Paul Aragon is breathing a lot easier these days. That he is breathing at all is somewhat of a miracle after a last-minute double lung transplant last month that saved his life.
Aragon, a 45-year-old Los Lunas native, was on life support in January from a disease diagnosed just a few weeks earlier — pulmonary fibrosis — a lung disease with no cure and a certain death sentence.
“It was a complete surprise when my doctor found it,” Aragon said by phone last week from his hospital bed in Phoenix.
He’d been having trouble breathing and went to his doctor in late fall to check it out.
“It was suddenly just there and we don’t know what caused it,” he said.
Pulmonary Fibrosis, or PF, is typically caused by contact with toxic material such as asbestos or toxic gas like sarin. While the source of Aragon’s PF is unknown, it’s likely he was exposed in the course of his career as a general contractor.
Whatever the source, he said, “The lung gets inflamed by something it doesn’t like and becomes infected.”
The air sacs in the lung — which capture the oxygen — become scarred and stiff, and no longer function.
“I was short of breath,” he said. “The scar tissue cut off the oxygen.”
Aragon, who’s single with no children, and his relatives were told to prepare for the worst.
By Jan. 17, he said, he was being given the maximum output of oxygen “and it still wasn’t working. I had to get a lung transplant or die. It was scary. I’m only 45. I’ve still got a lot of living to do.”
Aragon was transferred that day by medical flight from Albuquerque to St. Joseph Medical Center in Phoenix, where he was put on the high-priority transplant list.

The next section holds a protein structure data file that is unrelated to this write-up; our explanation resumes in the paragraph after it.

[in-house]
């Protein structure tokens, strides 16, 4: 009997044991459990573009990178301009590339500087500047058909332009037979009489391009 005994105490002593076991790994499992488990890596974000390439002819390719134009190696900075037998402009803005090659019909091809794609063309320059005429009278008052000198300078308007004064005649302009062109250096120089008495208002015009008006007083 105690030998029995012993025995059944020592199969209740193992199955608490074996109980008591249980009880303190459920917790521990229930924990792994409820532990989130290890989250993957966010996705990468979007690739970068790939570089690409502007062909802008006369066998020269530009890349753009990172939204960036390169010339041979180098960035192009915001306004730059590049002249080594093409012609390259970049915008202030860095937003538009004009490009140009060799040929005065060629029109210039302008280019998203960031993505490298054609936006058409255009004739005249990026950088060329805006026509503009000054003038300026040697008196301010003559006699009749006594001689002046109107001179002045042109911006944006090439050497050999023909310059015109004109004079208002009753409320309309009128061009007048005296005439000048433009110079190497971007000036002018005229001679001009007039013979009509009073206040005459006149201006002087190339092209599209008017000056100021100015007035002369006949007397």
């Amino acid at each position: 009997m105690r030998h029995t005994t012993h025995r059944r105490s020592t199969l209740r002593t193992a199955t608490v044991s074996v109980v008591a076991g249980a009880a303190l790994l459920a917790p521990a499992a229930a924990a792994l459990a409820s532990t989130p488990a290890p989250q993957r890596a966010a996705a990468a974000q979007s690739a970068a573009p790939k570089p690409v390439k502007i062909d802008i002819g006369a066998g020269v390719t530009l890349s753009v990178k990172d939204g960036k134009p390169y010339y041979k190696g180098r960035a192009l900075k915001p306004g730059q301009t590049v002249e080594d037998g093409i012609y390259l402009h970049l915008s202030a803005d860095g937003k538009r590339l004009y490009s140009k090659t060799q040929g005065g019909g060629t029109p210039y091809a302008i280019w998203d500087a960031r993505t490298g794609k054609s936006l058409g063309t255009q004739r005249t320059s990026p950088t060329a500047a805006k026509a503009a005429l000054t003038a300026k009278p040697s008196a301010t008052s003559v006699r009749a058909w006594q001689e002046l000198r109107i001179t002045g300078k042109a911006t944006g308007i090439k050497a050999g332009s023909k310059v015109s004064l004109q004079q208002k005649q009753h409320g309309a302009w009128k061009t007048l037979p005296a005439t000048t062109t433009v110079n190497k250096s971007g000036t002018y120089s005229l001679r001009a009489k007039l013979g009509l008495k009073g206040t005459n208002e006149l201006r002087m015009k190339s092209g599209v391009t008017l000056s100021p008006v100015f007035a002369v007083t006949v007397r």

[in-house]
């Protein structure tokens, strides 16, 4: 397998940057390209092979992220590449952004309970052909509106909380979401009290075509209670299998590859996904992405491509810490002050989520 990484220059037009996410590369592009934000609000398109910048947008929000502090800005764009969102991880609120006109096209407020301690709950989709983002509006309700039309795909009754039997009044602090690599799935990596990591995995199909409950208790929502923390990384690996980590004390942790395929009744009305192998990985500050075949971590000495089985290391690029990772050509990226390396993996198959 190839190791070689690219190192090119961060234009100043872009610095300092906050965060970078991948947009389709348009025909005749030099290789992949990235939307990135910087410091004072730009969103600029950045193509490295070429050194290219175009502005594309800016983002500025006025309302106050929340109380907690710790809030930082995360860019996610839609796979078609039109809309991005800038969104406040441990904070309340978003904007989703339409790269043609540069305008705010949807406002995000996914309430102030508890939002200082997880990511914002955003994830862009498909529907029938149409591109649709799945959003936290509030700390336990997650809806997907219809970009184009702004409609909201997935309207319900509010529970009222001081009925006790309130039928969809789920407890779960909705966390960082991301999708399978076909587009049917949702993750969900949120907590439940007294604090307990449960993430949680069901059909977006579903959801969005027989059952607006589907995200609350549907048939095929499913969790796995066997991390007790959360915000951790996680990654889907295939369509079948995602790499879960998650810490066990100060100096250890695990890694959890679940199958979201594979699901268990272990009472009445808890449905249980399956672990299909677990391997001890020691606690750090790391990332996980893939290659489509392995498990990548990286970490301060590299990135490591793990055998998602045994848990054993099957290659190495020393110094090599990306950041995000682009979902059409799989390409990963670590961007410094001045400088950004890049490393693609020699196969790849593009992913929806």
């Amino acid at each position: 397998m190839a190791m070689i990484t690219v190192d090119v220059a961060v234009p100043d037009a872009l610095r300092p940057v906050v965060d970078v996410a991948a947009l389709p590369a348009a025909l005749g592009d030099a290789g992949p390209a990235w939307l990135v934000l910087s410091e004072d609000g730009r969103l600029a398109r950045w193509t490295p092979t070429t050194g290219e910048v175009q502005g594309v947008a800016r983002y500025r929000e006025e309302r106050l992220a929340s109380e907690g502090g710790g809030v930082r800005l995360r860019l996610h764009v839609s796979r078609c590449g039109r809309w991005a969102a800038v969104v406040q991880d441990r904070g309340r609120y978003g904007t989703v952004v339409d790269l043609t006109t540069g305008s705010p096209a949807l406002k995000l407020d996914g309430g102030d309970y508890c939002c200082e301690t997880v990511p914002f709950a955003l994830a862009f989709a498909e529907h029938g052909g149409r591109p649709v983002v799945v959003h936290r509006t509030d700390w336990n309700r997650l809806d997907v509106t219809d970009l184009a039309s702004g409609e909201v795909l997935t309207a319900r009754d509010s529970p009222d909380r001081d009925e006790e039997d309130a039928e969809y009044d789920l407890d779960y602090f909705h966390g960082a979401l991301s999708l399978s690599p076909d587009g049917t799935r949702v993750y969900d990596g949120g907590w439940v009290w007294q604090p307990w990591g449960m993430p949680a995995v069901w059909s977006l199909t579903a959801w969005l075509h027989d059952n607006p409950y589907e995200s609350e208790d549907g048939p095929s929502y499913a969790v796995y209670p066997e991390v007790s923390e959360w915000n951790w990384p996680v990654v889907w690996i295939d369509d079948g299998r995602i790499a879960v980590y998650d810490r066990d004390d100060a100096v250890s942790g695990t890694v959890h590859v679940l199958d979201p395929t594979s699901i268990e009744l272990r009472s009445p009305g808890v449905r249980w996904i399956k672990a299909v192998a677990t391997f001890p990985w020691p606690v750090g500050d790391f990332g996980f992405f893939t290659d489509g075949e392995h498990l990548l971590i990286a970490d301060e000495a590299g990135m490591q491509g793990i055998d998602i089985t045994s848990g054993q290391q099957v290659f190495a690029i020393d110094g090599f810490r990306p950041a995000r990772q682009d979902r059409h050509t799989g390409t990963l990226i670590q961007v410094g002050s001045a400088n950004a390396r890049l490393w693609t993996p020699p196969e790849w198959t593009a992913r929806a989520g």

“They don’t do lung transplants in New Mexico,” he said, “so I had to go to Colorado or Arizona. We decided on Phoenix because it was recommended and it’s one of the top five places in the country for lung transplants.”
Aragon had to wait 11 days for a donor and his chances of survival grew slimmer each day, but a donor was found at essentially the 11th hour and the dual transplant was successful.
The donor remains unidentified, even as to age or gender.
“The doctors won’t say right now,” he said. “We may find out later.”
But for now, less than a month after the transplant, a grateful Aragon says, “I feel great. I feel like a new man. My oxygen is running 93 percent, 95 percent, just perfect, and there’s no signs of rejection, although the doctors warn that’s always a possibility.”
That possibility will keep him in St. Joseph’s for at least another two months while his recovery will be monitored, and he said doctors refuse to discuss yet when he can return to work.
“We have to play it by ear, but I can’t wait to get back to work,” he said.
Although he has health insurance that covered the bulk of his medical costs, being out of work that long has had an impact on the self-employed Aragon’s personal finances and those of family members who’ve traveled back and forth to Phoenix to be with him.
But friends and family have jumped in to help. Spearheaded by his sister, Ruby Cordero, and her daughter, Dominique Cordero, there have been several fundraising efforts so far toward a minimum goal of $4,000, with a major fundraising celebration planned Saturday, March 2, at the Camino Real Winery & Taproom in Los Lunas.
Although he won’t be there to take part, Aragon said he is very thankful for the efforts of others to help him breathe easier financially as well as physically. A bank account has been established and donations for live auctions and a raffle at the party are being accepted. Contact Dominique Cordero at 916-9300, or Ruby Cordero at 307-2053.
“I want to thank everybody who has already donated,” he said. “It really means a lot to me. I hope everybody has a lot of fun at the party.”